Demography and spatial ecology of southern Australian bottlenose dolphins (Tursiops cf. australis) inhabiting an inverse estuary in South Australia

Author: Cecilia Passadore

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Passadore, Cecilia, 2017 Demography and spatial ecology of southern Australian bottlenose dolphins (Tursiops cf. australis) inhabiting an inverse estuary in South Australia, Flinders University, School of Biological Sciences

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Abstract

Information on the demography and spatial ecology of coastal dolphin populations is essential to understand their ecology and inform spatial conservation planning (Chapter 1). In this study, I used boat-based surveys, photo-identification methods and biopsy sampling to investigate southern Australian bottlenose dolphins (Tursiops cf. australis) sex-specific demographic parameters (Chapter 2); site fidelity and space use patterns (Chapter 3); identify areas of high probability of dolphin occurrence in relation to ecogeographical and anthropogenic variables, and evaluate the relevance of current sanctuary zones for their protection (Chapter 4) in Coffin Bay, Thorny Passage Marine Park, South Australia. Systematic boat-based surveys were conducted in the inner and outer areas of Coffin Bay between September 2013 and October 2015. Capture-recapture POPAN models estimated a total super-population of 306 (95% CI: 291 – 323) dolphins using the entire study area (263 km2). For the inner area (123 km2), Pollock’s Closed Robust Design models estimated relatively constant abundance across sampling periods (marked females: 52 – 60, marked males: 46 – 52, and total: 193 – 209), high rates of apparent survival for both sexes (females: 0.99; 95% CI: 0.96 – 1.0; males: 0.95; 0.82 – 0.99), and low temporary emigration rates (0.02; 95% CI: 0.01 – 0.11) (Chapter 2). Agglomerative hierarchical clustering of individuals’ site fidelity index and sighting rates indicated that the majority of dolphins within the inner area of Coffin Bay are ‘regular residents’ (n = 125), followed by ‘occasional residents’ (n = 28), and ‘occasional visitors’ (n = 26). A low standard distance (deviation range = 0.7 – 4.7 km, X ̅ ± SD = 2.3 ± 0.9 km) indicated that resident dolphins remained close to their main centre of use. Representative ranges of resident dolphins were small (range = 3.9 – 33.5 km2, X ̅ ± SD = 15.2 ± 6.8 km2), with no significant differences between males and females, and 56% of the resident dolphins seemed to have ranges restricted to a particular bay within the study area (Chapter 3). Ensemble modelling of species distribution indicated that the shallower waters of the inner area had higher probability of dolphin presence than the outer area. Important areas (> 0.6 occurrence probability) were identified in three different embayments within the inner area, in shallow waters (2 – 10 m depth) within 1,000 m of land and 2,500 m of oyster farms. Distribution patterns were relatively consistent across seasons despite the seasonality in environmental conditions and vessel traffic. Although sanctuary zones covered areas from low (0.04) to high (0.89) probability of dolphin presence, most areas with high dolphin probability of occurrence fell in multiple use areas where human activities are allowed (Chapter 4). The high year-round density of dolphins, strong site fidelity, restricted ranging patterns, and higher probability of dolphin occurrence in the inner area of Coffin Bay are likely driven and maintained by the high productivity of this system possibly coupled with low predation risks. These findings highlight the importance and conservation value of the inner area for southern Australian bottlenose dolphins, and provide the basis for guiding future monitoring and spatial conservation planning of the species within South Australia’s marine parks (Chapter 5).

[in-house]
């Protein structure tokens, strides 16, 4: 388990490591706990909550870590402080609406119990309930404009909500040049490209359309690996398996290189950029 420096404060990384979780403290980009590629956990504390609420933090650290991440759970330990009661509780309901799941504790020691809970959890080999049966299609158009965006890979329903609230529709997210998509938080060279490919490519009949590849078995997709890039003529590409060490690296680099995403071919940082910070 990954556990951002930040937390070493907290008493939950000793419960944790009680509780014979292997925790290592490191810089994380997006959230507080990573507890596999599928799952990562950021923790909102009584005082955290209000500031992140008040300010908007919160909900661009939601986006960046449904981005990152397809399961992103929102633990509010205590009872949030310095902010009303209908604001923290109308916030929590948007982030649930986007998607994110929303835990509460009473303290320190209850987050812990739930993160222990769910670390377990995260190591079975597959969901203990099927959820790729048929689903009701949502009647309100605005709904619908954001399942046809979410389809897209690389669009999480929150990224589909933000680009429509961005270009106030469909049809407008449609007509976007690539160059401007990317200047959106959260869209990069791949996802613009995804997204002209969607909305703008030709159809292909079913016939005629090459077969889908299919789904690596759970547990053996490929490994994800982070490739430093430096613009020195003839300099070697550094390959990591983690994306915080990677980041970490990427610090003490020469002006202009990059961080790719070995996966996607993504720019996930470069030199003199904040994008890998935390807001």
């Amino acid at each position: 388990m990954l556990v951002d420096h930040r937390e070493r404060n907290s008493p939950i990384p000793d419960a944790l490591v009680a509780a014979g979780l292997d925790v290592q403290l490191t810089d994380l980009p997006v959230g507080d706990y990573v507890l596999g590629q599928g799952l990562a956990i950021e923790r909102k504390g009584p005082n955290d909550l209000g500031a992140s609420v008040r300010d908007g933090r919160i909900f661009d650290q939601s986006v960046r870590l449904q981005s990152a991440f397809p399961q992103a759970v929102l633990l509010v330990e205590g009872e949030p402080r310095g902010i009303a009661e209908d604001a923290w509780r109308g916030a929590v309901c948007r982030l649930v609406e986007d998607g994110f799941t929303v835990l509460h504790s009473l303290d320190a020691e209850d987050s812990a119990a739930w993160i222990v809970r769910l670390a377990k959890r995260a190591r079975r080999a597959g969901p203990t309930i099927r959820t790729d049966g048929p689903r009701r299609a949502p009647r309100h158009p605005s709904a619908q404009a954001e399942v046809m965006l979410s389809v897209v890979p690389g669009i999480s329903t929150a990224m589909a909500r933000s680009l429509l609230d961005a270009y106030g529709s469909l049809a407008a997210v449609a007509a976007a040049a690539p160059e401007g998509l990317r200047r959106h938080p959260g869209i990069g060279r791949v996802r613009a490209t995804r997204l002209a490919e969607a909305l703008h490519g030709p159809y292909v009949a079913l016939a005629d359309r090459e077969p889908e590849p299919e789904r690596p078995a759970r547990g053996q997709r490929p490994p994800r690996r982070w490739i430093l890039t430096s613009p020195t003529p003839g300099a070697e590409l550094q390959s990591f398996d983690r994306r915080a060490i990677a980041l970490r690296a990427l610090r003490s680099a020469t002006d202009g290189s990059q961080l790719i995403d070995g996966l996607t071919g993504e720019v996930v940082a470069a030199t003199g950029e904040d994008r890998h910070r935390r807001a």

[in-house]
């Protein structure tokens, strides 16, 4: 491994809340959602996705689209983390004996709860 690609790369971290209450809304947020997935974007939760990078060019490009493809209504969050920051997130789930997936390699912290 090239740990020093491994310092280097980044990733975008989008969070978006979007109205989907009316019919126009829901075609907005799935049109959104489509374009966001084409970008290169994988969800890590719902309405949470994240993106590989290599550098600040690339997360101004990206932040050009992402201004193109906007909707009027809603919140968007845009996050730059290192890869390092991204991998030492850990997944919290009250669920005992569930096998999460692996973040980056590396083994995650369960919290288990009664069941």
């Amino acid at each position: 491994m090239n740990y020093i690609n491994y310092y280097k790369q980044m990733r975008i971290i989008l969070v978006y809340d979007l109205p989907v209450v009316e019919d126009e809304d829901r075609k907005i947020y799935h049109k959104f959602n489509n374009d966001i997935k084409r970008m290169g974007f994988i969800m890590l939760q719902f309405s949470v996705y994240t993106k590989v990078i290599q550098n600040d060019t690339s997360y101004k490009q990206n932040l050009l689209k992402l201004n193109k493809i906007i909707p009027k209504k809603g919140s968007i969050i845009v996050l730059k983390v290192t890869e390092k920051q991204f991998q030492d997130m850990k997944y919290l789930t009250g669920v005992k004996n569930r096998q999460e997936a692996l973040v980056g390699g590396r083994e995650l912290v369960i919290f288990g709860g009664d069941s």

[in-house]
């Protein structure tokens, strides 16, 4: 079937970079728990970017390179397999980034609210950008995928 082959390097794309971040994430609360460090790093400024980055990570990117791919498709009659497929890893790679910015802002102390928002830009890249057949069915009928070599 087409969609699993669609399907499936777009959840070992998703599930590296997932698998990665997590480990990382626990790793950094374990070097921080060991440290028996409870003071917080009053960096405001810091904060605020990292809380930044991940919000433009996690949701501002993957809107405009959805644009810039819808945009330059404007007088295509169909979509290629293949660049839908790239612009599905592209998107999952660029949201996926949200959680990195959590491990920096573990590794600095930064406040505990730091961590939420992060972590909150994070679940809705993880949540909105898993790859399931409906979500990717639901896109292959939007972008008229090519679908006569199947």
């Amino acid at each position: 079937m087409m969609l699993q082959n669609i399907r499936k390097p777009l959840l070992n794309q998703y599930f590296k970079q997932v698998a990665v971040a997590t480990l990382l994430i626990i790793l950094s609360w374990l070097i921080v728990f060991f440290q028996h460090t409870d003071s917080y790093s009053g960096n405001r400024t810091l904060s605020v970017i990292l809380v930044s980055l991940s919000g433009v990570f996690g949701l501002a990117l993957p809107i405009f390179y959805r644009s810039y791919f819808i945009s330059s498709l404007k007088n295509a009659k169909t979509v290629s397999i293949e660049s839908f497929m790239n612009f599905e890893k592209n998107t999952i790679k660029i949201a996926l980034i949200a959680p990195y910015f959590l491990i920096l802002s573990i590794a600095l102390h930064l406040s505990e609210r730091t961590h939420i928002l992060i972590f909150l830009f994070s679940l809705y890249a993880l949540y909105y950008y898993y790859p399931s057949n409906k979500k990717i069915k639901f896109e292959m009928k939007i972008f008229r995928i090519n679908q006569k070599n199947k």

Keywords: Australia; abundance; bottlenose dolphin; capture-recapture; cetacean; Coffin Bay; conservation; delphinids; demography; ensemble; estuary; home range; inshore; marine protected area; migration; population size; site fidelity; South Australia; spatial ecology; survival; Thorny Passage Marine Park; Tursiops cf. australis; utilization distribution; species distribution modelling.
Subject: Biological Sciences thesis

Thesis type: Doctor of Philosophy
Completed: 2017
School: School of Biological Sciences
Supervisor: Dr Guido J. Parra